"Where Fillmore County News Comes First"
Monday, December 9th, 2013
Volume ∞ Issue ∞
- 5:40:17, Dec 4th 2013 - Kiko - I feel the pain for anybody feeling the effects of this health care law. On th ... [Read More]
- 7:55:33, Dec 3rd 2013 - quail - I visited Austin's Goat Farm about 8 years ago when I was a patient at the nea ... [Read More]
- 3:29:59, Nov 27th 2013 - Eric - Good Website ... [Read More]
- 8:44:28, Nov 19th 2013 - bwenthold - The author's insight reflects her vision of the world. I enjoyed this ar ... [Read More]
- 7:13:48, Nov 19th 2013 - - Colin's custom work is of the highest quality. He continues to produce unique prod ... [Read More]
- 2:53:19, Nov 18th 2013 - mark scheevel - paul, you have said it all! it is truly an event that we as parents w ... [Read More]
- 11:50:51, Nov 12th 2013 - Sharon Rustad - Mr. Kues: Just for the record the invitation to join the Task For ... [Read More]
- 12:04:51, Nov 10th 2013 - email@example.com - In response to Mrs. Neyhuis' response, you put an interesti ... [Read More]
- 8:39:45, Nov 6th 2013 - cbothun1234 - I will miss you forever and always lady! You have made such a positive i ... [Read More]
- 3:57:24, Nov 6th 2013 - MNFarmboy - Mr. Kues, the bill you mentioned about the district receiving $20 million ... [Read More]
Fri, Jan 14th, 2005
Posted in Commentary
Posted in Commentary
Did you know that every year $12.6 billion (yes, billion) leaves Minnesota to import coal, petroleum, natural gas and uranium in order to support our energy needs? This purchase costs each Minnesotan almost $2,500 every year. This message was delivered at a gathering in Rochester by Kevin Knobloch, President of the Union of Concerned Scientists (U.C.S.).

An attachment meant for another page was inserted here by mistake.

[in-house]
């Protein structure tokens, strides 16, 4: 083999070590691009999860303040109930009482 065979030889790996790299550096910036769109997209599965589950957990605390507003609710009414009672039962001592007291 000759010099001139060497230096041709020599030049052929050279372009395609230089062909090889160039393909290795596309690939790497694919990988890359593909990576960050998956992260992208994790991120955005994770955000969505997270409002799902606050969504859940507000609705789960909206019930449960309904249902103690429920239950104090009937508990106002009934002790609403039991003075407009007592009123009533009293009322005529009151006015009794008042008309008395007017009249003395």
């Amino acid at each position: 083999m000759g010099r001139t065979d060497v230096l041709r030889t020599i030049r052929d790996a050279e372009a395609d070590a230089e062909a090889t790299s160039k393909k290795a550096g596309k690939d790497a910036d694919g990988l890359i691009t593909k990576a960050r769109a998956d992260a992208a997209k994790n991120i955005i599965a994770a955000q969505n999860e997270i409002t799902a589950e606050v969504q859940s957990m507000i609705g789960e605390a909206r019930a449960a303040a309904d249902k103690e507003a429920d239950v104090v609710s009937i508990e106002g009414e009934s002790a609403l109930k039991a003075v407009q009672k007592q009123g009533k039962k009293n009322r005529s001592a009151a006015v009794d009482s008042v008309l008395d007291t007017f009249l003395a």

He believes that much of this money could be used in other helpful and productive ways. Knobloch believes the answer is in embracing renewable energy opportunities. Minnesota is the 9th windiest state and has the potential to generate more than 13 times its current electricity needs from renewable energy. To prepare for the future we need to embrace the non-ending wind and sun resources. Renewable energy would sponsor economic development (jobs), thereby helping states recapture a large part of the money now sent out of state and out of country. One of the biggest tasks ahead is to rebuild our outdated and inefficient energy grid. Then just imagine the number of jobs that manufacturing, constructing and maintaining wind turbines and solar panels would create. Note that most of these jobs can not be out-sourced. To turn our current situation around we need pro-active policies, strong and unyielding leadership and to hold our political candidates responsible. We need to continue to ask people in power what they are doing to make renewable energy happen. We need to support coalitions between labor and the environment and continue to point out that renewable energy is a win-win situation. We can build alliances and embrace new technologies. We can work to understand each otherís perspectives. By reducing our energy costs we can use our money for education and health care. By thinking ahead we can create good jobs that will not compromise our air, land and water. Several years ago I had the opportunity to write a book about logging in the early 1900s. What sticks in my mind is how dramatically things changed in such a relatively short period of time. For example, three logging camp cooks fed hundreds of hungry men four meals a day without electricity or any of our modern day conveniences. These men worked hard and ate a lot and all the food was all prepared from scratch. I believe that future generations will look back at our oil-based economy and wonder what took us so long to make the changes necessary to live more responsibly. For more information on renewable resource opportunities check out the Union of Concerned Scientists website www.ucsusa.org. The Union of Concerned Scientists is a nonprofit partnership of scientists and citizens combining rigorous scientific analysis, innovative policy development, and effective citizen advocacy to achieve practical environmental solutions. Mary Bell, who is involved in energy issues, lives in Lanesboro.